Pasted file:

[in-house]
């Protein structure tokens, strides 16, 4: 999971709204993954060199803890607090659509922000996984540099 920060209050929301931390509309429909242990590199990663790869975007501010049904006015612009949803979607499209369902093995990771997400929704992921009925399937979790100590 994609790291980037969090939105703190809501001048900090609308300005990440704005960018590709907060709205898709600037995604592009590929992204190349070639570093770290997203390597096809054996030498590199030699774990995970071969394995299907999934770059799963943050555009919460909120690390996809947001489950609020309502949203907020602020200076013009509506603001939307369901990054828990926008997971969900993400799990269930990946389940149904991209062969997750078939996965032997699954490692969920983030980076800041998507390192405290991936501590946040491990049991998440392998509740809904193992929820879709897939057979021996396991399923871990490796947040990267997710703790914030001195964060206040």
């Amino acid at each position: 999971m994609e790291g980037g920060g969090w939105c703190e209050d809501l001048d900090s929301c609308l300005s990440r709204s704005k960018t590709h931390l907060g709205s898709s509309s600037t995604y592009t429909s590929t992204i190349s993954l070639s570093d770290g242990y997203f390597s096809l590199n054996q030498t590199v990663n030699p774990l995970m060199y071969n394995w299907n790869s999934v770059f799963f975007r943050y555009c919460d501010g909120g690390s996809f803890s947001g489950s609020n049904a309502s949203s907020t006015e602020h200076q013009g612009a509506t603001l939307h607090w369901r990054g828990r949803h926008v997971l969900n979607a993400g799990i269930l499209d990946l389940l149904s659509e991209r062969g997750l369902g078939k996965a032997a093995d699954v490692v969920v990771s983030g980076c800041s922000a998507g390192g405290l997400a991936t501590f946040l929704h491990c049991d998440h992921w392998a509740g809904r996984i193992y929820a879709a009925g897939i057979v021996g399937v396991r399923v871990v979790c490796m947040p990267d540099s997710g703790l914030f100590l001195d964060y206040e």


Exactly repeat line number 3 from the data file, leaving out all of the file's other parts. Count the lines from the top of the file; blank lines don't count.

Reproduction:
């Amino acid at each position: 999971m994609e790291g980037g920060g969090w939105c703190e209050d809501l001048d900090s929301c609308l300005s990440r709204s704005k960018t590709h931390l907060g709205s898709s509309s600037t995604y592009t429909s590929t992204i190349s993954l070639s570093d770290g242990y997203f390597s096809l590199n054996q030498t590199v990663n030699p774990l995970m060199y071969n394995w299907n790869s999934v770059f799963f975007r943050y555009c919460d501010g909120g690390s996809f803890s947001g489950s609020n049904a309502s949203s907020t006015e602020h200076q013009g612009a509506t603001l939307h607090w369901r990054g828990r949803h926008v997971l969900n979607a993400g799990i269930l499209d990946l389940l149904s659509e991209r062969g997750l369902g078939k996965a032997a093995d699954v490692v969920v990771s983030g980076c800041s922000a998507g390192g405290l997400a991936t501590f946040l929704h491990c049991d998440h992921w392998a509740g809904r996984i193992y929820a879709a009925g897939i057979v021996g399937v396991r399923v871990v979790c490796m947040p990267d540099s997710g703790l914030f100590l001195d964060y206040e």